Last month, the Task Force for Reimagining the Episcopal Church (TREC) held a public meeting at Washington Cathedral that was live streamed and actually trended on Twitter for a while. One of the most memorable quotes of the evening came from Sean Rowe, Bishop of Northwestern Pennsylvania and Bishop Provisional of Bethlehem, and a member of TREC. In response to criticism of the draft proposal to place substantially more administrative responsibility on the office of Presiding Bishop, that it would inhibit the holder of that office from exercising strong leadership, Bishop Rowe offered his observation that "the Episcopal Church is over-led and under-managed."

This was an arresting comment because it runs counter to the conventional wisdom that places a higher premium on leadership than on management. Leadership connotes inspiration, vision, and dedication. Management connotes bureaucracy, pettiness, and mind-numbing attention to detail. I consider myself much more a leader than a manager. Leadership is energizing and fun. Management makes my eyes glaze over. Yet, while I can't speak to what Bishop Rowe had in mind when he made his statement, it immediately rang true with me. Here's why:

When an institution is in crisis, good leadership is necessary, but it's not sufficient. The Episcopal Church is, by any measure, in crisis. We are being engulfed by twin tsunamis: one demographic (rising median age) and the other cultural (dechristianization of society passing the tipping point). To be sure, such a situation demands compelling leadership, leadership that is galvanizing and unifying. But even the finest leadership will fail to arrest the crisis and turn the institution around if it is not accompanied by a plausible strategy and well-executed tactics. This is where I see us woefully under-resourced.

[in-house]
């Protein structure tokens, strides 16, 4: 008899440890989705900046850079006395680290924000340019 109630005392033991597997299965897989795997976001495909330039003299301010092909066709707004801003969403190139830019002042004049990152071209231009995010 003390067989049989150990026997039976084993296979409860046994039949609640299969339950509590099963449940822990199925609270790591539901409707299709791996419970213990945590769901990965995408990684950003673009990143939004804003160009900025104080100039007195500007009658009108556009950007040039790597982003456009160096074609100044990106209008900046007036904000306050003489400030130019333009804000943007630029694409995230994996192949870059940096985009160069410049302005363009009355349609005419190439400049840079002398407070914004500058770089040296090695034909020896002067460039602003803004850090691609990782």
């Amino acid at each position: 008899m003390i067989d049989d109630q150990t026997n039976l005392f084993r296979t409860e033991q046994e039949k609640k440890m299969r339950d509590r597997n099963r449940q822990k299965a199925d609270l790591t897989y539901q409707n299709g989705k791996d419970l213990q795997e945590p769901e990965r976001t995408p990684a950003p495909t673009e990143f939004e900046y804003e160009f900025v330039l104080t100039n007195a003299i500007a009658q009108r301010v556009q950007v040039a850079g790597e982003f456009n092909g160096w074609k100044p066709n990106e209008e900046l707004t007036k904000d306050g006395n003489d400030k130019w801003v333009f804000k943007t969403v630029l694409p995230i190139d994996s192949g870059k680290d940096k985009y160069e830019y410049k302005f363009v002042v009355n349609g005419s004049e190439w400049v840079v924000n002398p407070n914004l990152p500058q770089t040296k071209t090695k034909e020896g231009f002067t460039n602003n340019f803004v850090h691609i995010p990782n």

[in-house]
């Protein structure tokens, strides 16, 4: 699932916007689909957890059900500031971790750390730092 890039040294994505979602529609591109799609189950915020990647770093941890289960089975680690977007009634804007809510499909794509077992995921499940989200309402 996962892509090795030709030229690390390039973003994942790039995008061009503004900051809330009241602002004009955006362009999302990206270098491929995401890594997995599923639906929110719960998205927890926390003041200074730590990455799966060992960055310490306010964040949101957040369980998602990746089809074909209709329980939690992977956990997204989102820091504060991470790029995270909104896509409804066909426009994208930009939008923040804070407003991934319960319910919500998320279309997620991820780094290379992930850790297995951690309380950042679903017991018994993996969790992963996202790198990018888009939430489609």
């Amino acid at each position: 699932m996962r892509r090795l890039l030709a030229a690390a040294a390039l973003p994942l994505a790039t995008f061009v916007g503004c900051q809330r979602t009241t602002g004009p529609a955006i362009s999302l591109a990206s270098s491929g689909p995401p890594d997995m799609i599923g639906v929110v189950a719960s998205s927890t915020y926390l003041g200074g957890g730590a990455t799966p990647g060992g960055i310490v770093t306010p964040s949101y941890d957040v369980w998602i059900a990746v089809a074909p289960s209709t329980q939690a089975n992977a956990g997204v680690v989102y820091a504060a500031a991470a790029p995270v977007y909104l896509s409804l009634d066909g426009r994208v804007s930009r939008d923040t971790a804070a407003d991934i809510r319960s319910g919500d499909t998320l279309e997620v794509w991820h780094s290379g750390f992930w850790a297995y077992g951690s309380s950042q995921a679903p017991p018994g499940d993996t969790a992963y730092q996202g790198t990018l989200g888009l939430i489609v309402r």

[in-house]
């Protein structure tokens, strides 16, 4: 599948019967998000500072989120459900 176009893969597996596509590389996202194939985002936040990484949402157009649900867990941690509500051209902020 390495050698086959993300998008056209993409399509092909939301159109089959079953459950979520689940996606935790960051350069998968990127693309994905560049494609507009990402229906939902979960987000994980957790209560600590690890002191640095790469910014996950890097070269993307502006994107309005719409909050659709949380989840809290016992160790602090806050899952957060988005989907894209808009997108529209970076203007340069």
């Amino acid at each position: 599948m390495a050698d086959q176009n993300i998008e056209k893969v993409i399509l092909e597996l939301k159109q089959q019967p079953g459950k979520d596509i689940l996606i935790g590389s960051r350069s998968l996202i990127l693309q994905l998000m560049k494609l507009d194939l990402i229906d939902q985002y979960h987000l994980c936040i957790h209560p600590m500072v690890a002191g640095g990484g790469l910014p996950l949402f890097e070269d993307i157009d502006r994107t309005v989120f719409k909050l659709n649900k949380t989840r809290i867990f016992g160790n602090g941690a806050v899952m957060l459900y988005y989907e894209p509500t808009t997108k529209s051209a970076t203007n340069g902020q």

To use a military analogy ... if commanders at a staff level set an objective of neutralizing the enemy's effectiveness in a particular geographic territory, they don't just inform the field officers of the objective and give them a motivational pep talk. They assess the available intelligence carefully, devise a strategy, arrange for supply lines and logistical support, test communication systems, divide the work into discrete tasks and distribute those tasks among the available personnel, having ensured that everyone is properly trained. Then they give the motivational pep talk. The successful execution of the the campaign that follows the leadership talk depends utterly on a host of management details that must be seen to.

It is my observation that, in the church, we have no shortage of visionary leaders who can paint the big picture and call forth the worthiest instincts of the baptized faithful. What we seem to lack are managers who can make the lofty vision concrete--break it down into digestible units, organize those individual digestible units on a large scale, match real, live, fearful and fallible people to the tasks that need doing, train them to the point where they feel confident in their ability to perform as required, deploy them effectively, and assess results in the field, making tactical adjustments as necessary. Unless we make the whole notion of "mission" concrete in some way that resembles this process, it's just talk, and will avail for nothing.

Management is not very often exciting. It is subject to abuse (read: micromanagement). It's not glamorous, and doesn't make headlines, or even--except very rarely--inspire blog posts! But it is absolutely mission-critical, and that we have not focused on it more intentionally is negligent on the part of ... our leaders. (For the record, while I am not exonerating the Bishop of Springfield in this leadership indictment, I'm pleased to say that we are at least pointed in the direction of dealing with the management issue.)

Yes, the Episcopal Church is over-led and under-managed.